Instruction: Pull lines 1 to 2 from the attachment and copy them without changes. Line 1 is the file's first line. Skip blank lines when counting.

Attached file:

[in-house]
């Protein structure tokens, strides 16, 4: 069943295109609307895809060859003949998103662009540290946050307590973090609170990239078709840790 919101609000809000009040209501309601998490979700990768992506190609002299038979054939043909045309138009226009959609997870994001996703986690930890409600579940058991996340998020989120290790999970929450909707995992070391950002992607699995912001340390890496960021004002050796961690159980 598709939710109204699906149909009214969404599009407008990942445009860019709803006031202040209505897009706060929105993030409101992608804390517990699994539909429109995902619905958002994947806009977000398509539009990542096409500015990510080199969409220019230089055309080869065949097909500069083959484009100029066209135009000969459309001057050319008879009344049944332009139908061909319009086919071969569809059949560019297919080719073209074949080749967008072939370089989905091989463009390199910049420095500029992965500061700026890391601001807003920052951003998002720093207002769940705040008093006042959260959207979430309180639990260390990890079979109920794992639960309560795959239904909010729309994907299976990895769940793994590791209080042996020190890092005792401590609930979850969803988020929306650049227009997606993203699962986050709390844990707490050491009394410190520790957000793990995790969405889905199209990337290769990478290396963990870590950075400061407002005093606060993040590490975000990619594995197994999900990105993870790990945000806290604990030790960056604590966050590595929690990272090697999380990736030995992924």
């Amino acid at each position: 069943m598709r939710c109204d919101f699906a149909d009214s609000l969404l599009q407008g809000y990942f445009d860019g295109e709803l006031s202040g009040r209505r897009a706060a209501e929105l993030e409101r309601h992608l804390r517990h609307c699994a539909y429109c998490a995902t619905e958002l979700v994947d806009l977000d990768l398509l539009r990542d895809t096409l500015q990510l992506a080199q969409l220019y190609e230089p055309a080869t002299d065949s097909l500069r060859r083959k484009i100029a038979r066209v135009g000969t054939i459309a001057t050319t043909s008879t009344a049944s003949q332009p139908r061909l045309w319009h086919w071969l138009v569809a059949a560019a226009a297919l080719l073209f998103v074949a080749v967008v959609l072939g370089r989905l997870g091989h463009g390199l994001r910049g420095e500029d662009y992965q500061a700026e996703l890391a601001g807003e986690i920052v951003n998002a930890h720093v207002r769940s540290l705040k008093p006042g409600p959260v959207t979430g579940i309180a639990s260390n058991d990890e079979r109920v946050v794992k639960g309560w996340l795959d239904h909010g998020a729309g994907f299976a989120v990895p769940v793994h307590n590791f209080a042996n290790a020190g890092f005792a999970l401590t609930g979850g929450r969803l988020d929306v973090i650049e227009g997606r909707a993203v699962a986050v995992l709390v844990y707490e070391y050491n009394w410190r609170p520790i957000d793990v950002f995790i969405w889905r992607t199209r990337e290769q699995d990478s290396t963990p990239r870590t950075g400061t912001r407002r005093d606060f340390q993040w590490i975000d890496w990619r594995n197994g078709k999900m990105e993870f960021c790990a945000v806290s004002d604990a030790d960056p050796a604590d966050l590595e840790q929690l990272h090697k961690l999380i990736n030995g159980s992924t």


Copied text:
[in-house]
């Protein structure tokens, strides 16, 4: 069943295109609307895809060859003949998103662009540290946050307590973090609170990239078709840790 919101609000809000009040209501309601998490979700990768992506190609002299038979054939043909045309138009226009959609997870994001996703986690930890409600579940058991996340998020989120290790999970929450909707995992070391950002992607699995912001340390890496960021004002050796961690159980 598709939710109204699906149909009214969404599009407008990942445009860019709803006031202040209505897009706060929105993030409101992608804390517990699994539909429109995902619905958002994947806009977000398509539009990542096409500015990510080199969409220019230089055309080869065949097909500069083959484009100029066209135009000969459309001057050319008879009344049944332009139908061909319009086919071969569809059949560019297919080719073209074949080749967008072939370089989905091989463009390199910049420095500029992965500061700026890391601001807003920052951003998002720093207002769940705040008093006042959260959207979430309180639990260390990890079979109920794992639960309560795959239904909010729309994907299976990895769940793994590791209080042996020190890092005792401590609930979850969803988020929306650049227009997606993203699962986050709390844990707490050491009394410190520790957000793990995790969405889905199209990337290769990478290396963990870590950075400061407002005093606060993040590490975000990619594995197994999900990105993870790990945000806290604990030790960056604590966050590595929690990272090697999380990736030995992924």